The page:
• Checking and recording vital signs such as blood pressure, pulse, and temperature, and reporting abnormal findings to your supervisor.
  • Observing residents throughout the shift and relaying abnormal findings or concerns to nurses and other staff as necessary.
  • Maintaining a hygienic environment by cleaning and sanitizing surfaces, changing linens, and keeping resident rooms well-kept.
  • Transferring residents in and out of beds and wheelchairs, onto exam tables, and repositioning them as needed.
  • Communicating with family members and other visitors, serving as a conduit between residents and healthcare staff.
  • Providing companionship and offering a compassionate ear to residents as needed.

Compensation and Shifts

Tips: It’s a good idea to include compensation for the position up front, even if it’s a pay range. Doing so can not only help to filter candidates on the front end by setting expectations, but it can also save a lot of time on the back end as you negotiate with candidates. If you offer additional forms of compensation, such as travel pay or hazard pay, you should specify that in this section.

You also want to be specific about the shifts that are available to candidates and whether there’s any flexibility in scheduling. This is almost always an important factor for nursing professionals, so addressing it in your job description can be a nice incentive to apply. As you describe the available shifts in your CNA job description, remember that candidates may also want to know about nurse-to-resident ratios, shift rotations, and what the team hierarchy might look like on any given shift.


  • CNA pay range: $19-$40/hour
  • Overtime, holiday pay, and bonuses available
  • Bi-weekly or weekly pay periods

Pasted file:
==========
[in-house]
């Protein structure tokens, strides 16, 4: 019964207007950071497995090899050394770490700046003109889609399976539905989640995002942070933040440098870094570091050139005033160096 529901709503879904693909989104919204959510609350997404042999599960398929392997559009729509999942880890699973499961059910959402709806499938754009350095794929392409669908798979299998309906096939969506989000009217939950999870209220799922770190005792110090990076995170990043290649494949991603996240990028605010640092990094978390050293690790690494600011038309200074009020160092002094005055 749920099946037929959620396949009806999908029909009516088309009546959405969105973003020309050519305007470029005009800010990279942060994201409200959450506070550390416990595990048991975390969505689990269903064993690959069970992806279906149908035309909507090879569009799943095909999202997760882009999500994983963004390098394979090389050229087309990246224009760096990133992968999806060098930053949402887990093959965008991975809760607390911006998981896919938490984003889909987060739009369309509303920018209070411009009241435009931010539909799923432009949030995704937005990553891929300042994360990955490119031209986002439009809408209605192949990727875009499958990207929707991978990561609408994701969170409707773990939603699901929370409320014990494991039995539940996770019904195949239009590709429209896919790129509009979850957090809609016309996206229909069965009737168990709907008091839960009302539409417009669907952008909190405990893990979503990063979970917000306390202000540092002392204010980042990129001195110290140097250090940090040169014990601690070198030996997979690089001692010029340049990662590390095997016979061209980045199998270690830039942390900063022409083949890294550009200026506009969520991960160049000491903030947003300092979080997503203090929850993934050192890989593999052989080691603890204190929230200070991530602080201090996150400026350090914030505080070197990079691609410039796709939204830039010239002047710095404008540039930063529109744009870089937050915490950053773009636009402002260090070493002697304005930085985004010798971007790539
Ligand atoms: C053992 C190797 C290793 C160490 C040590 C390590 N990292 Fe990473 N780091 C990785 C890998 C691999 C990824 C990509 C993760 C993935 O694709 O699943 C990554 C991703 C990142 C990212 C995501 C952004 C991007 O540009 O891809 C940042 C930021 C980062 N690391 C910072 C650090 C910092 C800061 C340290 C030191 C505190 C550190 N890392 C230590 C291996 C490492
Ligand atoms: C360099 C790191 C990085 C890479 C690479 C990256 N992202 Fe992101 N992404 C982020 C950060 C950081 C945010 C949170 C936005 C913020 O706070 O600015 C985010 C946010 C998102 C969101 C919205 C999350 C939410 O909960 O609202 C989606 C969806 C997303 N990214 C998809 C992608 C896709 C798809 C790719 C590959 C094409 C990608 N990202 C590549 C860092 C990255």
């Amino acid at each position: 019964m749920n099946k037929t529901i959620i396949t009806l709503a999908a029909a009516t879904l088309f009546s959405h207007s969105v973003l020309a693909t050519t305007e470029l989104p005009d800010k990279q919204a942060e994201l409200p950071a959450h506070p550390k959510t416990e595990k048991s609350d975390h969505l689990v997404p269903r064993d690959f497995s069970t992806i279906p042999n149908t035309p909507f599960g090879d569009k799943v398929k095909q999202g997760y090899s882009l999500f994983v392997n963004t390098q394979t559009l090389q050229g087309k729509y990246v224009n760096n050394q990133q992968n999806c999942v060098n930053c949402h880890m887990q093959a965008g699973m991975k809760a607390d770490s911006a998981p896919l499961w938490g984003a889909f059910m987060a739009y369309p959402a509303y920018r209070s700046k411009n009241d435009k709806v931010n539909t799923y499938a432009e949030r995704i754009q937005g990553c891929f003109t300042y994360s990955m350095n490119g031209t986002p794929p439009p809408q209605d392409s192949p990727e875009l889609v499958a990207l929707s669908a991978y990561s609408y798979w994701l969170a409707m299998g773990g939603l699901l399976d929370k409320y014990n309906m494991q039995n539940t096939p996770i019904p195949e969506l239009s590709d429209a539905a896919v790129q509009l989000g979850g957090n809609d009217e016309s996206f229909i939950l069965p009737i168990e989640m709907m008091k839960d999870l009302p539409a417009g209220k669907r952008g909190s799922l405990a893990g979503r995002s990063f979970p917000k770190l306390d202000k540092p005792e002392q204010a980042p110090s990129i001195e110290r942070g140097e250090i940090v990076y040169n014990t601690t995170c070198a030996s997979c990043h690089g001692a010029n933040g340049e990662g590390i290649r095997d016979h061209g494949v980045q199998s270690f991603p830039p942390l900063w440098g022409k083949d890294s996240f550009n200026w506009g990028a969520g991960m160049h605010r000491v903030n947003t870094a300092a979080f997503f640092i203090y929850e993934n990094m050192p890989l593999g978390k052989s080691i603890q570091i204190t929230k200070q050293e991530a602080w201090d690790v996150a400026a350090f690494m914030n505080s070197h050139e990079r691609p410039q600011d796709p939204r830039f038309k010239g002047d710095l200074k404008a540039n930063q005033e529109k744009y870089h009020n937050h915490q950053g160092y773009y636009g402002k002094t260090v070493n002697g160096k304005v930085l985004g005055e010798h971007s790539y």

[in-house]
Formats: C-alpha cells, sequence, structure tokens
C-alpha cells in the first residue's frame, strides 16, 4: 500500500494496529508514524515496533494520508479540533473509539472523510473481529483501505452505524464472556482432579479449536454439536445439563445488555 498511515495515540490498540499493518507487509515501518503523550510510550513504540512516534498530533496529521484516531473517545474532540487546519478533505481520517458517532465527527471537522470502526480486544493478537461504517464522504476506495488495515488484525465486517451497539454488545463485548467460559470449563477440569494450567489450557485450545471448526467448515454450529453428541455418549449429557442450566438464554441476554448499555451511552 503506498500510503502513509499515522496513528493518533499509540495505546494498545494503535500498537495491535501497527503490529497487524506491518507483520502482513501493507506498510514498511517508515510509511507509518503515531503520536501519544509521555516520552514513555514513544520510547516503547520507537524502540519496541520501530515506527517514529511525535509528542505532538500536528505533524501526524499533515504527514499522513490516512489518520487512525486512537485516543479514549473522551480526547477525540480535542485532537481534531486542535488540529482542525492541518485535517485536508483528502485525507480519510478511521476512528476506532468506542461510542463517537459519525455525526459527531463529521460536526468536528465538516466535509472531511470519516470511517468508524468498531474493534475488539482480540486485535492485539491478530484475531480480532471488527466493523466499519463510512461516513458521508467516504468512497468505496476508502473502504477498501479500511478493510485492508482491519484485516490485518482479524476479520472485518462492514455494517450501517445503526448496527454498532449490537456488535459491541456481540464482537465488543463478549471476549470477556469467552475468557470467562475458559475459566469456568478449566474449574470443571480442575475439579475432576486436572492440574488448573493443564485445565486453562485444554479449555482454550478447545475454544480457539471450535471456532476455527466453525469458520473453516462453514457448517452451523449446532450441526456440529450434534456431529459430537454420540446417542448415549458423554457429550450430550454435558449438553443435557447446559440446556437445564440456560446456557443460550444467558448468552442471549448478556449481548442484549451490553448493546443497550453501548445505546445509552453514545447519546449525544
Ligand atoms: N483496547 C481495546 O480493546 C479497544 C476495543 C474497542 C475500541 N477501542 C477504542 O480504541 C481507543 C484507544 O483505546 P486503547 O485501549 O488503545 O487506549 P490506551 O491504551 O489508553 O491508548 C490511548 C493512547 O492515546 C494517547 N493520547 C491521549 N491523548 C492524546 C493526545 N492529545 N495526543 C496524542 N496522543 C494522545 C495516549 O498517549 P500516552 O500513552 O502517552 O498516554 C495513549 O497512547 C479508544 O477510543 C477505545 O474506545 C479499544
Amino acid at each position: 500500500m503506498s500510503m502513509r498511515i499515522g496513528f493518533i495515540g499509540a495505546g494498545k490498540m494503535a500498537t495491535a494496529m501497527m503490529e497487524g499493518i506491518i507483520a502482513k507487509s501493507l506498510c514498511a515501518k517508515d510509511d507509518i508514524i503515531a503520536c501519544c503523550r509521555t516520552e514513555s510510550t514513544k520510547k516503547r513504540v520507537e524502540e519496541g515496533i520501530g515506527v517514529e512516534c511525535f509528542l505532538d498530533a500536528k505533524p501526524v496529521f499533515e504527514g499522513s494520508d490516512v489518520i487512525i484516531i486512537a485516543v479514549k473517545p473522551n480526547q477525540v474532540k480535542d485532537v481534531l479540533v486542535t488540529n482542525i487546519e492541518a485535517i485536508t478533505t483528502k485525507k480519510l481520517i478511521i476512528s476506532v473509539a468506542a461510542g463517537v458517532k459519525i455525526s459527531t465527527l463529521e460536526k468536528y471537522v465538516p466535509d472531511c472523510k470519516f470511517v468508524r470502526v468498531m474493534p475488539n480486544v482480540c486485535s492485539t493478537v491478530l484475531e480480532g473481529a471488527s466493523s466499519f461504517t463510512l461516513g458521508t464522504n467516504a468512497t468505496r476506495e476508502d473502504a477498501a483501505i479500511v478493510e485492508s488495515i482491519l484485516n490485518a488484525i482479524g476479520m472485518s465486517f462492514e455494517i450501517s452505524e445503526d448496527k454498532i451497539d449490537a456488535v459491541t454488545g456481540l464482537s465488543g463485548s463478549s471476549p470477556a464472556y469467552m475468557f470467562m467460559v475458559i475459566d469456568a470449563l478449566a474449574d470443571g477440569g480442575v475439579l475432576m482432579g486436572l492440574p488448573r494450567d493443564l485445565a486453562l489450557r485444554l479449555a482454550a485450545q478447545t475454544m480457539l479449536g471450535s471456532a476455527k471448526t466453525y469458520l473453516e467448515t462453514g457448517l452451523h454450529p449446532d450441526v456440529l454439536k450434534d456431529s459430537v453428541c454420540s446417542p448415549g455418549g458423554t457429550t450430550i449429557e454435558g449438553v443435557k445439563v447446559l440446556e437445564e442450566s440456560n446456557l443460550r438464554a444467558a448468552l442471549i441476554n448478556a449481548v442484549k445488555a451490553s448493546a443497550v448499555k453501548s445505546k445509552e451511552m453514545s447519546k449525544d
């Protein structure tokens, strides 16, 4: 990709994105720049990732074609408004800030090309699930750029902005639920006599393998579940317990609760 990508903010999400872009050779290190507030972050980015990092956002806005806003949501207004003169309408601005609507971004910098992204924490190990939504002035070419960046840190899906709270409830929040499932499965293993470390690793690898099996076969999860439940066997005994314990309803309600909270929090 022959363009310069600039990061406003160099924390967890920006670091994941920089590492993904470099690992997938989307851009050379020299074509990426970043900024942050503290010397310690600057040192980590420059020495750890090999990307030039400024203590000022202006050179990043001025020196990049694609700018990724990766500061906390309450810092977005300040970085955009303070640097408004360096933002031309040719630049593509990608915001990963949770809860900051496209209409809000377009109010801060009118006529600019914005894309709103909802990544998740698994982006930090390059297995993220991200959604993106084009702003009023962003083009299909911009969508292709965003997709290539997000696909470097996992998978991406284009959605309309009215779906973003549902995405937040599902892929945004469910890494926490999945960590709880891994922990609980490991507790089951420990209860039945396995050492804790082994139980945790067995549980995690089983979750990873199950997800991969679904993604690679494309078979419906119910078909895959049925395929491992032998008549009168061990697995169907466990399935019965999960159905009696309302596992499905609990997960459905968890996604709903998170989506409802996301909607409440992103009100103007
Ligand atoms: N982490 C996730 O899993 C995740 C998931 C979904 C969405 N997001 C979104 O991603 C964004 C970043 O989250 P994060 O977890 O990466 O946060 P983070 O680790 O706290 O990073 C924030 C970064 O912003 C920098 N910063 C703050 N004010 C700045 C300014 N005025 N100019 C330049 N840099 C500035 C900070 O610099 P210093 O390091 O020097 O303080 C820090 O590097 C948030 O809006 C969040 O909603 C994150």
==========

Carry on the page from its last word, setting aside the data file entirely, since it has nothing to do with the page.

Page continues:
• Flexible shift options available Monday through Friday
  • Nurse-to-patient ratios between 1:3 and 1:5 (day) and 1:10 (night)

CNA Qualifications and Skills

Tips: As you build out this section, be mindful of the fact that candidates may not apply if they feel they’re missing any single requirement. That’s why it’s important to only list your necessary requirements. If you list any preferred requirements, be sure to identify them as “preferred” and not “required” in your CNA job description. Skills, licensing, and educational requirements are key items to include in this section.


  • High school diploma or GED
  • Certification from an accredited CNA training course
  • Successful completion of a background check and drug screening upon hire Ability to stand and walk for long periods of time and lift up to 50 pounds
  • Basic understanding of relevant nursing care and medical terminology
  • Warm, personable, and professional bedside manner
  • Effective oral, written, and reading communication skills
  • Above-average multitasking skills (preferred)

Call to Action

Tips: Your CNA job description will not only entice potential applicants to apply but will also show them how to apply if you include a call to action (or CTA). For example, tell prospective CNAs whether you’d like them to submit their application via email or by clicking on an “apply” button on your website. If they’ve come this far, then you want to make it easy for them to apply.


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Find a Partner for Your CNA Hiring Needs

It’s not easy to find the right nursing staff. Crafting the perfect CNA job description is a good start and will help you attract qualified candidates, but there’s a better way. Learn how you can fully staff your residence or medical facility with dedicated, high-caliber professionals today.